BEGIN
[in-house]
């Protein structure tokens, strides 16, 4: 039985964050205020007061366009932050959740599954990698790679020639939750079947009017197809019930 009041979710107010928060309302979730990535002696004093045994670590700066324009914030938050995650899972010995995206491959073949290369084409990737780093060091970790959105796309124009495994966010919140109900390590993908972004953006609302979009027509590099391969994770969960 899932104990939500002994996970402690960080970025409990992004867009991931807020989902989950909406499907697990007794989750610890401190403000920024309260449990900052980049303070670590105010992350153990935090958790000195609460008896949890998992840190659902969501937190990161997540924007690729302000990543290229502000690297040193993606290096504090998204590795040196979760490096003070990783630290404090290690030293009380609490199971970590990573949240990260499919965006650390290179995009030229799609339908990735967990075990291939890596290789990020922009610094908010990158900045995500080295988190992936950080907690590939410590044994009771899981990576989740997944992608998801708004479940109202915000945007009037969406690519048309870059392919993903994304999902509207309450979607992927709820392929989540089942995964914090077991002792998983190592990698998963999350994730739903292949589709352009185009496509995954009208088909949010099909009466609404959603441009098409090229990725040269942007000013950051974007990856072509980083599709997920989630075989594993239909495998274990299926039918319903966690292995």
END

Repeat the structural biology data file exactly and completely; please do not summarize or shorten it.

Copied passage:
[in-house]
């Protein structure tokens, strides 16, 4: 039985964050205020007061366009932050959740599954990698790679020639939750079947009017197809019930 009041979710107010928060309302979730990535002696004093045994670590700066324009914030938050995650899972010995995206491959073949290369084409990737780093060091970790959105796309124009495994966010919140109900390590993908972004953006609302979009027509590099391969994770969960 899932104990939500002994996970402690960080970025409990992004867009991931807020989902989950909406499907697990007794989750610890401190403000920024309260449990900052980049303070670590105010992350153990935090958790000195609460008896949890998992840190659902969501937190990161997540924007690729302000990543290229502000690297040193993606290096504090998204590795040196979760490096003070990783630290404090290690030293009380609490199971970590990573949240990260499919965006650390290179995009030229799609339908990735967990075990291939890596290789990020922009610094908010990158900045995500080295988190992936950080907690590939410590044994009771899981990576989740997944992608998801708004479940109202915000945007009037969406690519048309870059392919993903994304999902509207309450979607992927709820392929989540089942995964914090077991002792998983190592990698998963999350994730739903292949589709352009185009496509995954009208088909949010099909009466609404959603441009098409090229990725040269942007000013950051974007990856072509980083599709997920989630075989594993239909495998274990299926039918319903966690292995």